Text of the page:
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Best of Liz Benston

Gaming Guru

Liz Benston

TV-Fueled Poker Revival Attracts Strip Casinos

29 November 2004

LAS VEGAS -- Caesars Palace will open its first poker room in at least 12 years in response to the burgeoning popularity of poker, while Bellagio and Bally's Las Vegas are considering expanding their poker areas.

Many properties on the Las Vegas Strip still do not have poker rooms or closed their poker rooms years ago, preferring to install more profitable slot machines. But a proliferation of television coverage on poker has changed that, operators say.

"(Poker) has become immensely popular," Caesars Palace President Mark Juliano said.

The poker room, at around 15,000 square feet, will open by about March or April adjacent to the sports book as well as a nightclub now under construction. Pure, the first nightclub at Caesars Palace and one of the largest yet on the Strip, is expected to open on New Year's Eve.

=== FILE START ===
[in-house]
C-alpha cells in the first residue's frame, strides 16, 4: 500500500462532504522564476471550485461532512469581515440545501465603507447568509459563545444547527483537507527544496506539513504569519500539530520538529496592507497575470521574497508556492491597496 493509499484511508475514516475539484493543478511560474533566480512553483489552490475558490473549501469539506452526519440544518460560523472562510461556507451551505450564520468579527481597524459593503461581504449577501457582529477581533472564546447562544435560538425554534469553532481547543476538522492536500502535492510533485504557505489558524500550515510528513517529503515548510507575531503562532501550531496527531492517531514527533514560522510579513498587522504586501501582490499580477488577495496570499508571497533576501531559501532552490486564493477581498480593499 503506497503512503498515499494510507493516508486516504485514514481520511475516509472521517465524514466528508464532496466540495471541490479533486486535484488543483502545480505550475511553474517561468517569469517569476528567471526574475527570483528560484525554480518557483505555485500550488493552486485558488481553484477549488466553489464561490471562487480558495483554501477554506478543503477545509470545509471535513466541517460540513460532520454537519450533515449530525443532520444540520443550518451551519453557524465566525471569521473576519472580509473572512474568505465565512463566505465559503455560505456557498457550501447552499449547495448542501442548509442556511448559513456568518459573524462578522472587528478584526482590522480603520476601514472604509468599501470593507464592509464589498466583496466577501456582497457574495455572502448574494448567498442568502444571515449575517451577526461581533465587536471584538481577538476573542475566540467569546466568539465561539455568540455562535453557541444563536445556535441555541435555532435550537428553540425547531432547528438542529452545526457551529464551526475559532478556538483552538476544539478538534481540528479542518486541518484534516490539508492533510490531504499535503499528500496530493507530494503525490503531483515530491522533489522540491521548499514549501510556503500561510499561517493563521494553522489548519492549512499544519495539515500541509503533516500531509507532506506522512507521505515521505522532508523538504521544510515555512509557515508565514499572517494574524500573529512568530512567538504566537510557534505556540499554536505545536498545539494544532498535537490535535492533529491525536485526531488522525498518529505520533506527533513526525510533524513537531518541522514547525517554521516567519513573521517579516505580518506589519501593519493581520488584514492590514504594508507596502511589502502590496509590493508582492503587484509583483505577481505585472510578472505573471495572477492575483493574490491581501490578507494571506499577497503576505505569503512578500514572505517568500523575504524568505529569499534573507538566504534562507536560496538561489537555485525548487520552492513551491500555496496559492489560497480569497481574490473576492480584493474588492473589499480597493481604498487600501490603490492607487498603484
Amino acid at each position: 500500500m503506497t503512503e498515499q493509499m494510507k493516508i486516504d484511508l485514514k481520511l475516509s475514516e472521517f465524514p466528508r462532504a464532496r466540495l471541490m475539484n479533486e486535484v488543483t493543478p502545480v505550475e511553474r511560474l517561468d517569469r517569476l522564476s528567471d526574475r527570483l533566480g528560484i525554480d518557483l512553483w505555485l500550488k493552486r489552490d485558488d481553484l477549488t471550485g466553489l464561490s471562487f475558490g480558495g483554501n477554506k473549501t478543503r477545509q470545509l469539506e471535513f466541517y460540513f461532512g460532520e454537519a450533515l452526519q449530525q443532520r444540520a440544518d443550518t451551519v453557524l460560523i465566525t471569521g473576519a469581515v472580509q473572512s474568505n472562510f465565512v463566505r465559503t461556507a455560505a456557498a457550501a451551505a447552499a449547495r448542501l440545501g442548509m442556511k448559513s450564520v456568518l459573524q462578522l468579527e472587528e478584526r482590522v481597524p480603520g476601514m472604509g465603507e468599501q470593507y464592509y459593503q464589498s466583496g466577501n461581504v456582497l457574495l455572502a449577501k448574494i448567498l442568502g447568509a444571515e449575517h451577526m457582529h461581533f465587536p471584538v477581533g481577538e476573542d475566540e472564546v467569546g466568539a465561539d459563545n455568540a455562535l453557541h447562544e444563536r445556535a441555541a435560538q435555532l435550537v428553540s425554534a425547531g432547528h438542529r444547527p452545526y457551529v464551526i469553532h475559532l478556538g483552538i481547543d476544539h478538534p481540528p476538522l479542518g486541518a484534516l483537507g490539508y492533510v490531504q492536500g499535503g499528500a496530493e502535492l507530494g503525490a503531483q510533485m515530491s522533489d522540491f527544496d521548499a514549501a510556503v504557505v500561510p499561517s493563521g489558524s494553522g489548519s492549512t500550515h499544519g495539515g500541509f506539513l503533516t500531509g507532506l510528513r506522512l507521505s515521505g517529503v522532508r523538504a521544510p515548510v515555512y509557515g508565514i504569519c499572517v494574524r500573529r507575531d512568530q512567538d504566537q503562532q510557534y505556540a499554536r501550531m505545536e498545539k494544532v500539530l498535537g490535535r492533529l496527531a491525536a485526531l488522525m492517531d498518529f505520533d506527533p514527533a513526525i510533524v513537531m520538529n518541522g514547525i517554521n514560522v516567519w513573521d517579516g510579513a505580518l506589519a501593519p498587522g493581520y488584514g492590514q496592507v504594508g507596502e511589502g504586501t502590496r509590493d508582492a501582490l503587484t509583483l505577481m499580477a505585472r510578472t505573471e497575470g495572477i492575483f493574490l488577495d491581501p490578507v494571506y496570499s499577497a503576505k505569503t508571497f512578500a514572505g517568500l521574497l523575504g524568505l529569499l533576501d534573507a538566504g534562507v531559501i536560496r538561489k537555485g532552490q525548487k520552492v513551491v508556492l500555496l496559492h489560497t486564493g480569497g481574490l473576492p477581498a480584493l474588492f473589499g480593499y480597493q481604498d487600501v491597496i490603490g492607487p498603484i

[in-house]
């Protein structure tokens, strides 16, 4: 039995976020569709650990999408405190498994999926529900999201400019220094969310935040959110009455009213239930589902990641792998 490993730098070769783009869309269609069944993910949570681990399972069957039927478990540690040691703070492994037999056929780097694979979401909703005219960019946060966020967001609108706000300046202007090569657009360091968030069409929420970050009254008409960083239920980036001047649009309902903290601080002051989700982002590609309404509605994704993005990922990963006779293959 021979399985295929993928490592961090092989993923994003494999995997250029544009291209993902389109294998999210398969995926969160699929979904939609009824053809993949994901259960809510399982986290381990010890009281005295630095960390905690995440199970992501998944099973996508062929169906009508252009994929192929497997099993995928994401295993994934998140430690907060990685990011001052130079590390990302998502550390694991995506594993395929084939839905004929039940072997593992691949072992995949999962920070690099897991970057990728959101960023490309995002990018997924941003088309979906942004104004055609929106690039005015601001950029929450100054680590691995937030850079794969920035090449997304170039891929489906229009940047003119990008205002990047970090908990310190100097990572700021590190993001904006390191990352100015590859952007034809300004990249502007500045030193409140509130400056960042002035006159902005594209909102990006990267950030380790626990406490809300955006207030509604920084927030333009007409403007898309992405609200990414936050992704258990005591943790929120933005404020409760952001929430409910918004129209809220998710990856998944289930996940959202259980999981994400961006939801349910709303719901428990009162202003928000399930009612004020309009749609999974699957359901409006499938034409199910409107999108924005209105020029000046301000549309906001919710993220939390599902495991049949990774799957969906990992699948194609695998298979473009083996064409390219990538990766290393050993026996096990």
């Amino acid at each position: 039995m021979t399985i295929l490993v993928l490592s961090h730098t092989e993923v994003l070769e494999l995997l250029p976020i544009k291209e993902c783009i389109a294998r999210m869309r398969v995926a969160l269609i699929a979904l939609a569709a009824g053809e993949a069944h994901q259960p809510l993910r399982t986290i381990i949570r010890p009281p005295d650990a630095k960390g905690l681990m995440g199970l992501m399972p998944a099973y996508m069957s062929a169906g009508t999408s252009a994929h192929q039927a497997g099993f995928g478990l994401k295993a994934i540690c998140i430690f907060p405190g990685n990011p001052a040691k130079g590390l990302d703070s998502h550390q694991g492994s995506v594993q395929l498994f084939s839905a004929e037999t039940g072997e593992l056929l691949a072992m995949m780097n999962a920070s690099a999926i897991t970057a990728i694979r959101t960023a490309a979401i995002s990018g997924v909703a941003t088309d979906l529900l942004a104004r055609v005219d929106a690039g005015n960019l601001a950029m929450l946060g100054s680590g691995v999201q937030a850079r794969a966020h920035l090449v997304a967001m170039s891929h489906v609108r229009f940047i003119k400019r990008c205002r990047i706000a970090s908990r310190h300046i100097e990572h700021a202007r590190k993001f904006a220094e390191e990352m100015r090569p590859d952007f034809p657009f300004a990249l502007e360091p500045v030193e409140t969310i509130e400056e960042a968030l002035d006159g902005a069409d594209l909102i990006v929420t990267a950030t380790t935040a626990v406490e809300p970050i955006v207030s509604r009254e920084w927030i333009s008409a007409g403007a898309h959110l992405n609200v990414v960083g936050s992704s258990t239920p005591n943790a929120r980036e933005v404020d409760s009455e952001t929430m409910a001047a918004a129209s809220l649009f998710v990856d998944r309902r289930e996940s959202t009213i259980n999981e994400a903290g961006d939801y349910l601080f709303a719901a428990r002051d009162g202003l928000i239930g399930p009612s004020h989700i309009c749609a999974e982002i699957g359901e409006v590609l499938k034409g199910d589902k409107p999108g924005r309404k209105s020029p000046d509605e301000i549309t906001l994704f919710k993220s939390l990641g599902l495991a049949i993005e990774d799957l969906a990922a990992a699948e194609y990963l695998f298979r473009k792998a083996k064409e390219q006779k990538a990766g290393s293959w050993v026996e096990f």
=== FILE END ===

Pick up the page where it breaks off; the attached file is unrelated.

MGM Grand, which closed its poker room in the late 1990s, will reopen its room near the sports book by the end of March. The room will contain 25 tables compared with 31 tables at The Mirage and 30 tables at Bellagio, other MGM Mirage properties.

Bellagio, which opened with a high-end poker room in 1998, is considering expanding its poker room based on increased casino traffic at Bellagio and The Mirage, MGM Mirage Director of Sports and Promotions Scott Ghertner said.

Ghertner said he wasn't aware of any plans to add poker rooms at the company's New York-New York and Treasure Island resorts.

Caesars Entertainment Inc. has no plans to add a poker room at its Paris Las Vegas property but is considering expanding its existing poker area at neighboring Bally's Las Vegas.

Bally's has seven poker tables and may add three more to meet customer demand, spokeswoman Stacy Solovey said.

Poker games still don't make much money for casinos but have become a mainstream attraction that can't be ignored, said Max Rubin, author of "Comp City" and a casino consultant.

"Poker rooms were dying until the recent popularity of poker on television," Rubin said. "It's a really low margin business. It will only make like $60 to $70 an hour for a table that's taking up a lot of square footage."

Poker has become such a draw that players now have to wait for a seat at the table and are gambling while they wait, he said.

"They tend to attract people who want to play against the (pros)," Rubin said. "The (amateurs) like to play other games," he said.

Poker can also help casinos attract the younger customers they covet, he said. Caesars' nearby nightclub will also draw young people who could be lured to other games in the casino via poker, he said.